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Can you figure out, what you are going to do, when you become 83 years old? Mr. Horowitz gave a legendary concert in Moscow, playing as beautiful as he maybe never did before. If you are reading this, I am sure you appreciate Horowitz and his music and have already listened to this famous recording. It is just as good as when it was recorded and is one of my favorite for piano music. In the unlikely case you are not familiar with Horowitz in Moscow, this is truly a gem and you should get it. If music can move you, this most certainly will, it is very pleasant.

Composer: Domenico Scarlatti, Wolfgang Amadeus Mozart, Sergei Rachmaninov, Alexander Scriabin, Franz Liszt, Frédéric Chopin, Robert Schumann, Moritz Moszkowski
Performer: Vladimir Horowitz
Vinyl 1986
Number of Discs: 1
Format: Flac
Label: DGG
DR-Analysis: DR 14
Size: 2.29 GB
Scan: yes
Server: FileFactory

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HD-Vinyl 24/96 (EMI) Domenico Scarlatti – 33 Piano Sonatas (Zacharias)

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All thanks for this masterwork go to Jean-Luc
There are not only WAM’s & LvB’s piano sonatas, out there…
All those truly jewels compounding Domenico Scarlatti’s catalogue of keyboard sonatas – short pieces in one movement, greatly imbued with Iberian flavour and passionate rhythms – call for a gifted musician who must be able to naturally alternate melodic lines, sharply shade contrasts and lively use vivid tempos. Therefore only an agile-minded pianist can qualify for the task of interpreting Scarlatti’s sonatas at a masterful degree, a pianist who possesses a robust insight in what music means at its deepest level: feeling embodied in sound. Scarlatti proves a maestro of atmosphere demanding at a largest extent the soloist approaching his music.
Christian Zacharias is – for me – among the living pianists the most suitable to this music. He has all the required qualities as a super-class musician and actually he seems fond of playing this music, loving to polish the phrase up to its last consequences, extracting the right nuances and moods from his keyboard. In short, Christian Zacharias reigns supreme in the realm of clever virtuosity and spontaneous empathy with Scarlatti’s output.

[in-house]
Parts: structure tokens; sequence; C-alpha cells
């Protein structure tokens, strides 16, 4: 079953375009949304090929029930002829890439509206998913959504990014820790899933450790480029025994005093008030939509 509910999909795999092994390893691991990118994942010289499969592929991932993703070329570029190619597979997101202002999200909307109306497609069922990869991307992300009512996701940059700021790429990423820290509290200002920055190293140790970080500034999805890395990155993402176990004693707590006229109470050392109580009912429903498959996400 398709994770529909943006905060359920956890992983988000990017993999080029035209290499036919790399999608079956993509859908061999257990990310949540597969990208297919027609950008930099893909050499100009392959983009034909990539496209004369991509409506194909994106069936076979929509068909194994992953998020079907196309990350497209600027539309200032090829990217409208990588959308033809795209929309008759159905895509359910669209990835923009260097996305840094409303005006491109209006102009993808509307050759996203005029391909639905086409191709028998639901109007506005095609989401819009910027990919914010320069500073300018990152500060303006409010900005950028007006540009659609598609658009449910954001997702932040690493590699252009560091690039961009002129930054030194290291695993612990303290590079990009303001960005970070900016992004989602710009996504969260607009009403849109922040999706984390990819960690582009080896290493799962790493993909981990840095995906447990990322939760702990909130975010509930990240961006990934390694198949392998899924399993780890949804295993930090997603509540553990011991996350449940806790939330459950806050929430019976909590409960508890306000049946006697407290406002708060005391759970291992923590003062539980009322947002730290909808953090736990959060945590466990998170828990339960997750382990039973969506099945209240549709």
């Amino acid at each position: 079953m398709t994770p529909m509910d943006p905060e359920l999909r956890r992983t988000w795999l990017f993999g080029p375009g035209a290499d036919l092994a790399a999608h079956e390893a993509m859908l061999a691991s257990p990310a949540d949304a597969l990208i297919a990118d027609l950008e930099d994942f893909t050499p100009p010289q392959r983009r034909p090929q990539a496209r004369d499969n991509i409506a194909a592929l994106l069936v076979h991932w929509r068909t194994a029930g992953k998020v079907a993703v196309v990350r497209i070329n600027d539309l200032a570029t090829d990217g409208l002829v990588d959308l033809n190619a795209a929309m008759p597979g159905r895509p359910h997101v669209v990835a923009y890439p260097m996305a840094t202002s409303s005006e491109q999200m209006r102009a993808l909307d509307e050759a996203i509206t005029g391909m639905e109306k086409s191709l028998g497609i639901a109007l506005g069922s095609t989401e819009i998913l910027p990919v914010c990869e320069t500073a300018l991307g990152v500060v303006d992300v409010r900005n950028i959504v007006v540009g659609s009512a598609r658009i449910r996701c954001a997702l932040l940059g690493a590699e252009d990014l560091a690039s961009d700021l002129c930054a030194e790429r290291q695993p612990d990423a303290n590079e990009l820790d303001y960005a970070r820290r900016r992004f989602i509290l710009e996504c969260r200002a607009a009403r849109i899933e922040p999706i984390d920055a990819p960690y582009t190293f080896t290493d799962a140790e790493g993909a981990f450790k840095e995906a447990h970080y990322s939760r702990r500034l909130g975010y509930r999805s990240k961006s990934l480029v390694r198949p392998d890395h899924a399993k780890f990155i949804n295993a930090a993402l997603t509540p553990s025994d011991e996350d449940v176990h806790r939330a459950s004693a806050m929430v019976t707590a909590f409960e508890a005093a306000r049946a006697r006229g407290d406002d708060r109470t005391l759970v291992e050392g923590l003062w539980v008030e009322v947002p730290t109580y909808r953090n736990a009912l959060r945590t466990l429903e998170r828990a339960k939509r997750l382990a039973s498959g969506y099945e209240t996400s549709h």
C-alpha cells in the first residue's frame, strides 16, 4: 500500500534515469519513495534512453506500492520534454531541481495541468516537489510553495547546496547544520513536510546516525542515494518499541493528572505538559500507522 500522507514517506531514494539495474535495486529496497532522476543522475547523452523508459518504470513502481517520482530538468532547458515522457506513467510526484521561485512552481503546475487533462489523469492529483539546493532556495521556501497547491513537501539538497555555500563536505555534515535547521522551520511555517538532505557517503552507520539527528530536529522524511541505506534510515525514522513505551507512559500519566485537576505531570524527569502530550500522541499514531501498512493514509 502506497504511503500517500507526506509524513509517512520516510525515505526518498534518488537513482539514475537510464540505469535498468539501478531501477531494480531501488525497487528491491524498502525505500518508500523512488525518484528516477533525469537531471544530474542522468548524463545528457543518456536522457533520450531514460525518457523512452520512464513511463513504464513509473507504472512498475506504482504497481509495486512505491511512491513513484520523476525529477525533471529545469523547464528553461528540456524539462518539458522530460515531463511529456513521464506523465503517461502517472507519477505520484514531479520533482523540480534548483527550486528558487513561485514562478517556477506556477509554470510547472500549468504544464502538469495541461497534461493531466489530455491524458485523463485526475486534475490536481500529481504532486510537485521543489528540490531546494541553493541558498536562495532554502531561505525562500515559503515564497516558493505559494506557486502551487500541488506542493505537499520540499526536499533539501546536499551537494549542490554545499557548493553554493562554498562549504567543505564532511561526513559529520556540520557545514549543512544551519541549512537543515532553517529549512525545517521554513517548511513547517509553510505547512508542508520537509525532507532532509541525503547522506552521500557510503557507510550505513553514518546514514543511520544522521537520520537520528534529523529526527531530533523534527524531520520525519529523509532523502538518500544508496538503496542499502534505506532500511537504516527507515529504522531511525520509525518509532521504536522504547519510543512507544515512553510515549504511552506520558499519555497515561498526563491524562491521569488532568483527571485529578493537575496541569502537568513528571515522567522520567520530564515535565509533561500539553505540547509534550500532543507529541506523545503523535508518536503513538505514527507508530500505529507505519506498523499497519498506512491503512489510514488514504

Composer: Domenico Scarlatti
Performer:
Christian Zacharias
Vinyl 1979-1982(1985)
Number of discs: 3
Format: Flac
Label: EMI
DR-Analysis:
DR 12
Size: 2.92 GB
Scan: yes
Server: FF

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HD-Vinyl 24/96 (CBS) Wendy (Walter) Carlos – The Well-Tempered Synthesizer

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If you have to own one of her early recordings, this is the one to get. The haunting final Monteverdi piece, with its strange, beautiful, and terrifying electronic vocals is worth the price of admission alone. Perhaps the crown work on this album is Bach’s 4th Brandenburg Concerto, which Glenn Gould once called the most perfect interpretation.

# Composer: Johann Sebastian Bach, Georg Friedrich Händel, Domenico Scarlatti, Claudio Monteverdi
# Performer: Walter (now Wendy) Carlos
# Vinyl (1969)
# Number of Discs: 1
# Format: FLAC (Tracks)
# Label: CBS
# DR-Analysis: DR 12
# ASIN:
B00005OKS2
# Size: 837 MB
# Scan: yes
# Server: FileFactory